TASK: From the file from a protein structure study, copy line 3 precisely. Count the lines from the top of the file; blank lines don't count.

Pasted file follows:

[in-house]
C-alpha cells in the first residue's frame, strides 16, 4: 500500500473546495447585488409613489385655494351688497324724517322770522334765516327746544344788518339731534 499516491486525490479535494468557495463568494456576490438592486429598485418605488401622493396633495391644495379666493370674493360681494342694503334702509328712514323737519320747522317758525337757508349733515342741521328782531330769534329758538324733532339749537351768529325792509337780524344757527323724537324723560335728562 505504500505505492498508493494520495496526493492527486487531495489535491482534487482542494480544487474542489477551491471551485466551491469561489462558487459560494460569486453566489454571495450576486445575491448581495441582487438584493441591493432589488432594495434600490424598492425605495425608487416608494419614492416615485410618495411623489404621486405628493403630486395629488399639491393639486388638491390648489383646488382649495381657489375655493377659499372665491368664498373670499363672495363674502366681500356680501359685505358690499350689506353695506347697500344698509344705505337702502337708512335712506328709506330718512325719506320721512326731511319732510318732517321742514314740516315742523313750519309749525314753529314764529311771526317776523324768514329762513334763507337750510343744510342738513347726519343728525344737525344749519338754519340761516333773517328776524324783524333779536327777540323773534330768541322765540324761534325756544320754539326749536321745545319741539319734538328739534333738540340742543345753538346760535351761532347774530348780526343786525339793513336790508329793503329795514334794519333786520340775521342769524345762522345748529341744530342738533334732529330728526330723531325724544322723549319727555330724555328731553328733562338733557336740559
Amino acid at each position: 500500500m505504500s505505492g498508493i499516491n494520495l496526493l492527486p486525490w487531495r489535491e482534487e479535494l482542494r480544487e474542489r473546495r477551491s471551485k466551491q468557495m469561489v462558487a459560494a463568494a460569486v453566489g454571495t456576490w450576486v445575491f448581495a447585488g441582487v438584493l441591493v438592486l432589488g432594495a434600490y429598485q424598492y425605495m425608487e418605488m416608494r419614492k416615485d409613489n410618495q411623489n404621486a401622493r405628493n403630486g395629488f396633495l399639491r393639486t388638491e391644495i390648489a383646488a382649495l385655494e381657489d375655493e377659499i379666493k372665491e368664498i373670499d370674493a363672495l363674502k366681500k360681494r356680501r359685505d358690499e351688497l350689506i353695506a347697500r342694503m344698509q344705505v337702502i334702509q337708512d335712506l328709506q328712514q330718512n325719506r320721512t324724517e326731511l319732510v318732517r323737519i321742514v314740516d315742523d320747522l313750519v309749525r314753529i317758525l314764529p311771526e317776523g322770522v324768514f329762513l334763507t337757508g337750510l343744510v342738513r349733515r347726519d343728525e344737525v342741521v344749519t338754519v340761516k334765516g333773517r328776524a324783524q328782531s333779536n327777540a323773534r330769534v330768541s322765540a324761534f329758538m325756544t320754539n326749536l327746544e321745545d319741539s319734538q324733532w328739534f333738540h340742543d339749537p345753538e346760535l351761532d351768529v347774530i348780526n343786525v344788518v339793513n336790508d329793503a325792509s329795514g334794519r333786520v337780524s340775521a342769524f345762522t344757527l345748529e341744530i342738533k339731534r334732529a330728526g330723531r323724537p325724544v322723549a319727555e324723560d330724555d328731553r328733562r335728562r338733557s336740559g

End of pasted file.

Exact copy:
Amino acid at each position: 500500500m505504500s505505492g498508493i499516491n494520495l496526493l492527486p486525490w487531495r489535491e482534487e479535494l482542494r480544487e474542489r473546495r477551491s471551485k466551491q468557495m469561489v462558487a459560494a463568494a460569486v453566489g454571495t456576490w450576486v445575491f448581495a447585488g441582487v438584493l441591493v438592486l432589488g432594495a434600490y429598485q424598492y425605495m425608487e418605488m416608494r419614492k416615485d409613489n410618495q411623489n404621486a401622493r405628493n403630486g395629488f396633495l399639491r393639486t388638491e391644495i390648489a383646488a382649495l385655494e381657489d375655493e377659499i379666493k372665491e368664498i373670499d370674493a363672495l363674502k366681500k360681494r356680501r359685505d358690499e351688497l350689506i353695506a347697500r342694503m344698509q344705505v337702502i334702509q337708512d335712506l328709506q328712514q330718512n325719506r320721512t324724517e326731511l319732510v318732517r323737519i321742514v314740516d315742523d320747522l313750519v309749525r314753529i317758525l314764529p311771526e317776523g322770522v324768514f329762513l334763507t337757508g337750510l343744510v342738513r349733515r347726519d343728525e344737525v342741521v344749519t338754519v340761516k334765516g333773517r328776524a324783524q328782531s333779536n327777540a323773534r330769534v330768541s322765540a324761534f329758538m325756544t320754539n326749536l327746544e321745545d319741539s319734538q324733532w328739534f333738540h340742543d339749537p345753538e346760535l351761532d351768529v347774530i348780526n343786525v344788518v339793513n336790508d329793503a325792509s329795514g334794519r333786520v337780524s340775521a342769524f345762522t344757527l345748529e341744530i342738533k339731534r334732529a330728526g330723531r323724537p325724544v322723549a319727555e324723560d330724555d328731553r328733562r335728562r338733557s336740559g